Have you ever wondered what happens to bugs in the winter? If most of them die off in cold temperatures, how does the next generation survive until spring? Also, do any adult insects survive the winter, and if so, how? Here are some answers from the Smithsonian Institution:

Where Do Insects Go in the Winter?
Insects have a variety of methods for surviving the coldness of winter.

Migration is one strategy for escaping the killing temperatures. The Monarch Butterfly is the foremost example of this maneuver, but other insects migrate into northern areas from the southern states in the Spring. Crop pests are the most obvious of these migrants.

Overwintering as Larvae. Many insects successfully pass the winter as immature larvae. The protection of heavy covers of leaf litter or similar shelters protect the woolly bear caterpillar, while other insects replace the water in their bodies with glycerol, a type of antifreeze! Some grubs simply burrow deeper into the soil to escape the cold.

Overwintering as Nymphs. Not many insects are active in the winter, but the nymphs of dragonflies, mayflies and stoneflies live in waters of ponds and streams, often beneath ice. They feed actively and grow all winter to emerge as adults in early spring.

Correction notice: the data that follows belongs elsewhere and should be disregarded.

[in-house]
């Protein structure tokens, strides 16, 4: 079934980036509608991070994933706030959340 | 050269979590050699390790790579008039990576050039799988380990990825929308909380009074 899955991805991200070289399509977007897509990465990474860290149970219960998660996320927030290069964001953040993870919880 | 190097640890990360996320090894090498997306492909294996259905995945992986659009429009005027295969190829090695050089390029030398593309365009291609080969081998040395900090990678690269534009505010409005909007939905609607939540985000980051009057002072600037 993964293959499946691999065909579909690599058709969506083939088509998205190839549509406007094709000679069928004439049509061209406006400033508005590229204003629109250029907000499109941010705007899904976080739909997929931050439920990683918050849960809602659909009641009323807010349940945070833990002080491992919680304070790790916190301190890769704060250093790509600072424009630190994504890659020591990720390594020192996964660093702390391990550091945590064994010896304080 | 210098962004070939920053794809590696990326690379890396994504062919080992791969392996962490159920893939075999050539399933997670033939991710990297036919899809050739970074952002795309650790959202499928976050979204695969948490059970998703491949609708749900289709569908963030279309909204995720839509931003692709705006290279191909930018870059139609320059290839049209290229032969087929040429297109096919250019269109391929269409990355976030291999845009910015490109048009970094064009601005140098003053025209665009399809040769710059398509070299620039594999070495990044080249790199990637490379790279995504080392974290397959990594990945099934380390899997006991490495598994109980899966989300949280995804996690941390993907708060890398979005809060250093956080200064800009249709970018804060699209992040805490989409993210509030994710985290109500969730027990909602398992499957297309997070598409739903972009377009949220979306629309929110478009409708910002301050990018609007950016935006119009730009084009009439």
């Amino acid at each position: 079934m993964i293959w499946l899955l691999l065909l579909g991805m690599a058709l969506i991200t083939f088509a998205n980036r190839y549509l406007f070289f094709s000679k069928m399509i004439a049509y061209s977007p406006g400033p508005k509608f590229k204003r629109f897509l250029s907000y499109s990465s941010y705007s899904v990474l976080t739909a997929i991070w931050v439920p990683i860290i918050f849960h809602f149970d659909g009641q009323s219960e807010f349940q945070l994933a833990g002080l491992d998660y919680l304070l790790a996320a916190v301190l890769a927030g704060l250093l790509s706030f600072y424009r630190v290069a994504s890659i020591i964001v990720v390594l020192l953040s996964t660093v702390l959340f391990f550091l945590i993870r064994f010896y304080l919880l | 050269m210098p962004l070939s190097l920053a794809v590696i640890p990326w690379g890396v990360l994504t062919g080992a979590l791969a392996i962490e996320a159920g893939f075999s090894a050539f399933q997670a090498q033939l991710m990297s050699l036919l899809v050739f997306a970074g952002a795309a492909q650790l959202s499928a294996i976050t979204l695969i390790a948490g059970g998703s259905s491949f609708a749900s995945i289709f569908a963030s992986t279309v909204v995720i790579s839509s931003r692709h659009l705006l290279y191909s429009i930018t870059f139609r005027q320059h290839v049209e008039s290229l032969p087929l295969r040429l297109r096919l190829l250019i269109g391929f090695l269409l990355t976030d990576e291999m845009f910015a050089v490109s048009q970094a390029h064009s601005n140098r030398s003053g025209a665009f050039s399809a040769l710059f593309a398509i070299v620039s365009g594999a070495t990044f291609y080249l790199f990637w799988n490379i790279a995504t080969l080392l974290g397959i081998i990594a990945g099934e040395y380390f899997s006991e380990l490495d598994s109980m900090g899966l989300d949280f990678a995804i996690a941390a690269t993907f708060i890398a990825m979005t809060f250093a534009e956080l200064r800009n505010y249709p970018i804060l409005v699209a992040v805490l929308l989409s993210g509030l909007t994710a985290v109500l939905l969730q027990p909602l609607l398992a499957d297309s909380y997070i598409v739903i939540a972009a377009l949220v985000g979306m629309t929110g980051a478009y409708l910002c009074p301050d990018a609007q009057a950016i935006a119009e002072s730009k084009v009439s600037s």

Overwintering as Eggs. Lesser numbers of insects lay eggs which survive the winter. The most prominent insects in this category are Praying Mantids, and the destructive Corn Rootworms also engage in this strategy.

Overwintering as Pupae. Some insects overwinter in the pupal stage, then emerge as adults in the spring. Moths in the Silkworm Family, Saturniidae, may be found attached to food plant branches as pupae in the winter.

Hibernation as Adults. Many insects hibernate as adults. Lady bird beetles are a well-known example, and are sometimes seen in great numbers in the fall as they congregate at high elevations. Many large wasps seek shelter in the eaves and attics of houses or barns. Tree holes, leaf litter, and under logs and rocks are common shelters for overwintering adult insects. The Mourning Cloak Butterfly is usually the first butterfly that is noticed in the Spring, and this is because it hibernates in tree holes or other shelters during the winter. As in some insect larvae, it reduces the water content of its body, and builds up glycerol which acts as an antifreeze. Honey bees stay in hives during the winter, and form clusters when temperatures fall. They also are able to raise the temperature by vibrating wing muscles.